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Pensions & Bankruptcy

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I'm messaging on behalf of my dad, he is 62 years old and due to retire within the next few years. He has a private pension which is now worth £21,000, and another worth about £4,000, He also has a NHS pension as he works as a hospital porter and has done for the past 17 years.

He had to declare himself bankrupt in December 1999, when he had his own business. During the past couple of years he has received multiple letters from a Solicitors asking for him to sign his pension over to them to pay off his creditors from when he went bankrupt.

We have got in touch with numerous people from citizens advice who say that he has to hand over the pensions to them. We decided to seek some legal advice and was told that because he went bankrupt before 2000 he has to hand over the pensions, the Solicitor advised us that if the creditors no longer exist then the money will go to the Solicitors who are writing to him. We asked for a list of the creditors he owed this money to, when we received it we found that the majority of them no longer exist. He was advised at the time by the courts that his pensions would be safe and wouldn’t be touched. We feel he has been wrongly advised.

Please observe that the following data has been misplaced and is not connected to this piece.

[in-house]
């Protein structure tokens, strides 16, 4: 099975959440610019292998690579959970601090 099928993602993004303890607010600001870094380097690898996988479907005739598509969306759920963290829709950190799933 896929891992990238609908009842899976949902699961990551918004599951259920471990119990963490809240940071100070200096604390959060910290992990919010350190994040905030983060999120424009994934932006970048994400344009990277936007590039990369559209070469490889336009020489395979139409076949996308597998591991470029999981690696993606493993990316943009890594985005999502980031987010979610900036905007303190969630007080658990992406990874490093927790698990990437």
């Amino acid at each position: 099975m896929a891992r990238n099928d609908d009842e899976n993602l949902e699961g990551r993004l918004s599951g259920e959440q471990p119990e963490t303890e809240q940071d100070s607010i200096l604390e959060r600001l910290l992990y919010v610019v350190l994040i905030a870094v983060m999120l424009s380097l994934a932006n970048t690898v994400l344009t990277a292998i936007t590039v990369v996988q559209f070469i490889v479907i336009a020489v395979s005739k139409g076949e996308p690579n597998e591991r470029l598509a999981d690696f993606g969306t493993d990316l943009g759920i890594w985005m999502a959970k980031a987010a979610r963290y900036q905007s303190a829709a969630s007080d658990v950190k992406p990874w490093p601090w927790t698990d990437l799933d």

We are finding this extremely difficult to understand how all of this can be legal, its just a hidden way of stealing money from innocent people.  My dad has worked his whole life and saved money towards the day he retires and someone is going to take this away from him and put in their pockets.

We are not going to let them take his pensions without a fight therefore thought about coming to you for advice. I really hope you can help us.